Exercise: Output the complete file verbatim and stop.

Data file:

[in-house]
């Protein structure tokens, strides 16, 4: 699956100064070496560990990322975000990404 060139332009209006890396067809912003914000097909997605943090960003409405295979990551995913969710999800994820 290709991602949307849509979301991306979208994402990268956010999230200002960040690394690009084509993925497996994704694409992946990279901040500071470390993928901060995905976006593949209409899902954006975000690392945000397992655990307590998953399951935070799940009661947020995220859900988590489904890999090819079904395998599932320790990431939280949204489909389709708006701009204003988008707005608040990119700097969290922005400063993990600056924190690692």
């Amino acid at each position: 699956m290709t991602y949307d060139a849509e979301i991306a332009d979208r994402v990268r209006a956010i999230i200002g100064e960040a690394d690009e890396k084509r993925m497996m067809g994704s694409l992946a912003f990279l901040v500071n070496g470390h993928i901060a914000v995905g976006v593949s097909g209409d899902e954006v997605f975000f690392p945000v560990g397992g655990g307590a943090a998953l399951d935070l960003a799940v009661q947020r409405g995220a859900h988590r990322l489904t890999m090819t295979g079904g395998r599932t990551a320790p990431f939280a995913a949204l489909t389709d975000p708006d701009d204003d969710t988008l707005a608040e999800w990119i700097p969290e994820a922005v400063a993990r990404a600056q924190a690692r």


[in-house]
């Protein structure tokens, strides 16, 4: 699956100064070496560990990322975000990404 060139332009209006890396067809912003914000097909997605943090960003409405295979990551995913969710999800994820 290709991602949307849509979301991306979208994402990268956010999230200002960040690394690009084509993925497996994704694409992946990279901040500071470390993928901060995905976006593949209409899902954006975000690392945000397992655990307590998953399951935070799940009661947020995220859900988590489904890999090819079904395998599932320790990431939280949204489909389709708006701009204003988008707005608040990119700097969290922005400063993990600056924190690692």
């Amino acid at each position: 699956m290709t991602y949307d060139a849509e979301i991306a332009d979208r994402v990268r209006a956010i999230i200002g100064e960040a690394d690009e890396k084509r993925m497996m067809g994704s694409l992946a912003f990279l901040v500071n070496g470390h993928i901060a914000v995905g976006v593949s097909g209409d899902e954006v997605f975000f690392p945000v560990g397992g655990g307590a943090a998953l399951d935070l960003a799940v009661q947020r409405g995220a859900h988590r990322l489904t890999m090819t295979g079904g395998r599932t990551a320790p990431f939280a995913a949204l489909t389709d975000p708006d701009d204003d969710t988008l707005a608040e999800w990119i700097p969290e994820a922005v400063a993990r990404a600056q924190a690692r």